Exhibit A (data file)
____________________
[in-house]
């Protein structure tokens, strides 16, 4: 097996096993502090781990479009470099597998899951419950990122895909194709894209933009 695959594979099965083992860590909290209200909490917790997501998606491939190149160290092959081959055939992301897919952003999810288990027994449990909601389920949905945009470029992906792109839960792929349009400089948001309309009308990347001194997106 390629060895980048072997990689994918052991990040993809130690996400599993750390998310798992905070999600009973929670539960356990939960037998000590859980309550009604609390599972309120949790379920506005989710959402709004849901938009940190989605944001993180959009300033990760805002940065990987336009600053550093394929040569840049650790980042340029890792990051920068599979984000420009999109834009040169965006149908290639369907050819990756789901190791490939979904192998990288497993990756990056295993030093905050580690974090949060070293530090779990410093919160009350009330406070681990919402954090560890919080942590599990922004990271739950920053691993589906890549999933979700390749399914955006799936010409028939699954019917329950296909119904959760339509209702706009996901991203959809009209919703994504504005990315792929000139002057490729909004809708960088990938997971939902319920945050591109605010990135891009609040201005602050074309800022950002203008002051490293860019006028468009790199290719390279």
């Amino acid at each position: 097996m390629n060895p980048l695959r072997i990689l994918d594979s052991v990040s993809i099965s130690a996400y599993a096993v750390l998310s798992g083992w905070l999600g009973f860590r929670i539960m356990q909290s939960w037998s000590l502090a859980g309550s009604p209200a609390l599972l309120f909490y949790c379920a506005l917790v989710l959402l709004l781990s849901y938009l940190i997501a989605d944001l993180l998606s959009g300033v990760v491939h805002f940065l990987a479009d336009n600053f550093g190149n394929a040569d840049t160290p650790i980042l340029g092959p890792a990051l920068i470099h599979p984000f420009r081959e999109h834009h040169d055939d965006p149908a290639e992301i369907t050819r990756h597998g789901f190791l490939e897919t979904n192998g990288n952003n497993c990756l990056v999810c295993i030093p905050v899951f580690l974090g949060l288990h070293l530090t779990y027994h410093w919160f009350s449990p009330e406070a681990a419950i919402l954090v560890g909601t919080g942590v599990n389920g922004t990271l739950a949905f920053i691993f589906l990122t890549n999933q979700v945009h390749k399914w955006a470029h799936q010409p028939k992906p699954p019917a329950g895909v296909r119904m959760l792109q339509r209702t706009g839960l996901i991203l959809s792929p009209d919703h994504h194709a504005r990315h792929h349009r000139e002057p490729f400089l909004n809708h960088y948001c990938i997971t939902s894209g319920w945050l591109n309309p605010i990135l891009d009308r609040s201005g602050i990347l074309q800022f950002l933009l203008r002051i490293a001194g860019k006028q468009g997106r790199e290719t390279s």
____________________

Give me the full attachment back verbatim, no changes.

[in-house]
């Protein structure tokens, strides 16, 4: 097996096993502090781990479009470099597998899951419950990122895909194709894209933009 695959594979099965083992860590909290209200909490917790997501998606491939190149160290092959081959055939992301897919952003999810288990027994449990909601389920949905945009470029992906792109839960792929349009400089948001309309009308990347001194997106 390629060895980048072997990689994918052991990040993809130690996400599993750390998310798992905070999600009973929670539960356990939960037998000590859980309550009604609390599972309120949790379920506005989710959402709004849901938009940190989605944001993180959009300033990760805002940065990987336009600053550093394929040569840049650790980042340029890792990051920068599979984000420009999109834009040169965006149908290639369907050819990756789901190791490939979904192998990288497993990756990056295993030093905050580690974090949060070293530090779990410093919160009350009330406070681990919402954090560890919080942590599990922004990271739950920053691993589906890549999933979700390749399914955006799936010409028939699954019917329950296909119904959760339509209702706009996901991203959809009209919703994504504005990315792929000139002057490729909004809708960088990938997971939902319920945050591109605010990135891009609040201005602050074309800022950002203008002051490293860019006028468009790199290719390279």
């Amino acid at each position: 097996m390629n060895p980048l695959r072997i990689l994918d594979s052991v990040s993809i099965s130690a996400y599993a096993v750390l998310s798992g083992w905070l999600g009973f860590r929670i539960m356990q909290s939960w037998s000590l502090a859980g309550s009604p209200a609390l599972l309120f909490y949790c379920a506005l917790v989710l959402l709004l781990s849901y938009l940190i997501a989605d944001l993180l998606s959009g300033v990760v491939h805002f940065l990987a479009d336009n600053f550093g190149n394929a040569d840049t160290p650790i980042l340029g092959p890792a990051l920068i470099h599979p984000f420009r081959e999109h834009h040169d055939d965006p149908a290639e992301i369907t050819r990756h597998g789901f190791l490939e897919t979904n192998g990288n952003n497993c990756l990056v999810c295993i030093p905050v899951f580690l974090g949060l288990h070293l530090t779990y027994h410093w919160f009350s449990p009330e406070a681990a419950i919402l954090v560890g909601t919080g942590v599990n389920g922004t990271l739950a949905f920053i691993f589906l990122t890549n999933q979700v945009h390749k399914w955006a470029h799936q010409p028939k992906p699954p019917a329950g895909v296909r119904m959760l792109q339509r209702t706009g839960l996901i991203l959809s792929p009209d919703h994504h194709a504005r990315h792929h349009r000139e002057p490729f400089l909004n809708h960088y948001c990938i997971t939902s894209g319920w945050l591109n309309p605010i990135l891009d009308r609040s201005g602050i990347l074309q800022f950002l933009l203008r002051i490293a001194g860019k006028q468009g997106r790199e290719t390279s």